A politics graduate has been jailed for three months after she attempted to avoid a speeding fine by paying £450 for someone else to take the three points.
Ayesha Ahmed, 27, of Dudley, West Midlands, was caught speeding at 39mph and 40mph in a 30mph zone in her BMW twice within five minutes by a mobile camera van parked near her home in July 2014.
But rather than pay for an £85 speed awareness course, a £100 fine and accepting three points on her licence, the international relations and politics graduate paid £450 to a man she did not know who claimed he could exploit a ‘legal loophole’ which would enable her to escape punishment.
Notices of Intended Prosecution (NIPs) sent to Ayesha Ahmed were then returned to enforcement officers claiming that a woman from Walsall was behind the wheel of the BMW at the time the offences were committed.
But officers became suspicious when inquiries revealed that speeding offences by eight different drivers had been attributed to a woman living at the same Walsall address, leading to Ayesha Ahmed’s arrest.
During her police interview Ayesha Ahmed admitted she had tried to avoid receiving the penalty points but insisted she thought the £450 was being paid to a specialist speeding fine lawyer.
She then claimed she was the victim of a scam by a fake lawyer and protested her innocence.
But the court heard Ayesha Ahmed had lied and was told by prosecutors that she was not the victim of a scam by a fake lawyer as she claimed because she knew what she was doing was illegal.
The court heard she passed on her paper work to the third party to fill out on her behalf – which is an offence in itself – because she wanted to avoid the points and the fine.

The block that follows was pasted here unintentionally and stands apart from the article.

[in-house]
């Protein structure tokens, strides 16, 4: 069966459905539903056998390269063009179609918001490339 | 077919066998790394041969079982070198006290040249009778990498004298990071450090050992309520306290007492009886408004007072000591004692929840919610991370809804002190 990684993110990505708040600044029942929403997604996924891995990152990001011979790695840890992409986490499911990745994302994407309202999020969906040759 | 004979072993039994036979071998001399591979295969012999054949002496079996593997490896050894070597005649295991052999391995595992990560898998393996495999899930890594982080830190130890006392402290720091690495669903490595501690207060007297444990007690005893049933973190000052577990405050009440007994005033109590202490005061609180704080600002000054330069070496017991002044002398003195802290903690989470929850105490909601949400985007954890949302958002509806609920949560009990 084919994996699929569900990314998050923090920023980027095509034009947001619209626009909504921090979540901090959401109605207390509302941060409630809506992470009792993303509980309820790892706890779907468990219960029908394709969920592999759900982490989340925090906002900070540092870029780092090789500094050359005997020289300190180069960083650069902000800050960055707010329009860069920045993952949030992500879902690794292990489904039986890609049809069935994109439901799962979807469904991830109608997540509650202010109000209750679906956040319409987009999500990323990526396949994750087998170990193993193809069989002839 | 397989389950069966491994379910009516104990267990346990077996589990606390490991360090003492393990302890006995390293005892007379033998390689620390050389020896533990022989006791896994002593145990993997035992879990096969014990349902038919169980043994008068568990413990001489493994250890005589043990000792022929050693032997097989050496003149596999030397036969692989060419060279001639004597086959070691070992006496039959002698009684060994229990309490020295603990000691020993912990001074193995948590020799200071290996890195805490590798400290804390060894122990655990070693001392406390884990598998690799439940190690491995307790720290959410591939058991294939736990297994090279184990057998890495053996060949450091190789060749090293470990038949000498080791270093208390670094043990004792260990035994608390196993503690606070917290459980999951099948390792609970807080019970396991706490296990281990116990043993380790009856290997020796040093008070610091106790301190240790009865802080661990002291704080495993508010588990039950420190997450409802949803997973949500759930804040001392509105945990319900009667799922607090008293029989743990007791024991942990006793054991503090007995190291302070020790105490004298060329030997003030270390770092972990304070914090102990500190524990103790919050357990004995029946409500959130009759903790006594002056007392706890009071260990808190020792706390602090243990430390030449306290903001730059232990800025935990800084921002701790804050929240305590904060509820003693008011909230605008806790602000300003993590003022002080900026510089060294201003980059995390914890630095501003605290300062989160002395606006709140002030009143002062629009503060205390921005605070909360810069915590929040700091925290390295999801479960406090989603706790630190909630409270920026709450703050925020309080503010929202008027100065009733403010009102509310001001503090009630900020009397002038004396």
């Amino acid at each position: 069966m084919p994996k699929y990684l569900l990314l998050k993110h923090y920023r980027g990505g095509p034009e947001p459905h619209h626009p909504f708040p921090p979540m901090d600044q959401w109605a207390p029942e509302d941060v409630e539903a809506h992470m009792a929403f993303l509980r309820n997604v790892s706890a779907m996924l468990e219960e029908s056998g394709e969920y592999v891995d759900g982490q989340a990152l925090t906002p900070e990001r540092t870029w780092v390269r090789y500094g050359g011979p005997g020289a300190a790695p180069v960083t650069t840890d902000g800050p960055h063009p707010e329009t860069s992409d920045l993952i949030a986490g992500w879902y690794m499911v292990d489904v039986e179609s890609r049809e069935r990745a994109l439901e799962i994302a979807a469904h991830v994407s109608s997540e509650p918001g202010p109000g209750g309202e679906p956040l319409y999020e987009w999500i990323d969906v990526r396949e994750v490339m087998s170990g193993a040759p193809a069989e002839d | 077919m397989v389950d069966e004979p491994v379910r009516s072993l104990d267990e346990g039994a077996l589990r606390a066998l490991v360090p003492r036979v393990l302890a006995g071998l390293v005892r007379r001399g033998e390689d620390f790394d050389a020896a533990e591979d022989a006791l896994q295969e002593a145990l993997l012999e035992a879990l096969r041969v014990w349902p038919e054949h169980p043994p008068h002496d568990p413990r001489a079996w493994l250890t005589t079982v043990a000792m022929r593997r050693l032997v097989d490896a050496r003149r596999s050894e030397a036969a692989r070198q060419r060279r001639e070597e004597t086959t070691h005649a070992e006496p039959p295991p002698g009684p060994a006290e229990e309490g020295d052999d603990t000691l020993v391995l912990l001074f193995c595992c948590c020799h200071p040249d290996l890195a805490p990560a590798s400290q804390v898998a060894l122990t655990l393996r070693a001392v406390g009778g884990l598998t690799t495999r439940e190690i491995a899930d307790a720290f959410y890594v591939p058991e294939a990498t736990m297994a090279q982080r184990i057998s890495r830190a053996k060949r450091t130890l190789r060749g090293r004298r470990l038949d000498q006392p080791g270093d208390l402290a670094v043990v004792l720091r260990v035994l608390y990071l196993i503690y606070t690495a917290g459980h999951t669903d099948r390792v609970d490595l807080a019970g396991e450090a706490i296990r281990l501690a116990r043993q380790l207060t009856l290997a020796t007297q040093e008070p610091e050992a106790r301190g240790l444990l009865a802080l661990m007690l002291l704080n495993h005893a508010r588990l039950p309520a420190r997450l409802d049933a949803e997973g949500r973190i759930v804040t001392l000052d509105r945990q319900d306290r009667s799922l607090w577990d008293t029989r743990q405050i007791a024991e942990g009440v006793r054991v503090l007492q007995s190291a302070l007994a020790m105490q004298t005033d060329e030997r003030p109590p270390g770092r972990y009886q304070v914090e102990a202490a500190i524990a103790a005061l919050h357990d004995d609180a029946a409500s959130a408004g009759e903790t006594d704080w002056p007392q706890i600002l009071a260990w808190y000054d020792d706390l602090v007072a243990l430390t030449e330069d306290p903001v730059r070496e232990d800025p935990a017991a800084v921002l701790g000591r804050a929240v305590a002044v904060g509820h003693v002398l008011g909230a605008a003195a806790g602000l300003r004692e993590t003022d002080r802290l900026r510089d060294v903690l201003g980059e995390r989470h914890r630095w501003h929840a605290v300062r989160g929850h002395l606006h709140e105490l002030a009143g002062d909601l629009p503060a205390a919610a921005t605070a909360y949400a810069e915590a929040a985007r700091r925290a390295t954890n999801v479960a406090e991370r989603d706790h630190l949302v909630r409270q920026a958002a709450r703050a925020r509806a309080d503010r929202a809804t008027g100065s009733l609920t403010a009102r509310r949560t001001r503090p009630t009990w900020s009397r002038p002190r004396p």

Police said today that claiming she was an innocent victim scammed by a fake lawyer was an excuse she made up in the hope of getting off.
Ayesha Ahmed was jailed for three months on Monday after a jury at Wolverhampton Crown Court unanimously found her guilty of attempting to pervert the course of justice.
She was also banned from driving for 58 weeks.
PC Steve Jevons, of the West Midlands Camera Enforcement Unit, said: ‘Ayesha Ahmed has paid a heavy price for thinking she could lie her way out of speeding offences.
‘The jury concluded she was deliberately trying to avoid justice and not, as she claimed, victim of a scam by a bogus lawyer.
‘She never met this “legal expert”, didn’t have an address or phone number for him, and paid the money via a third party.
‘ AyeshaAhmed was given every opportunity to admit her guilt – an admission that would have spared her a jail term – and even the judge asked if she wanted to proceed to trial in the face of damning evidence.
‘It’s a sorry tale. She has no previous convictions but a potentially promising career is now in ruins and all because she wanted to retain a clean licence.’
Warning other motorists to steer clear of anyone offering to provide false details to the police, PC Jevons added: ‘Don’t be conned by anyone saying they know a person who, for a fee, can ‘make speeding fines go away’.
‘These people try passing blame on to ‘phantom’ drivers, knowing the authorities won’t be able to trace them and assuming the matter will be dropped.’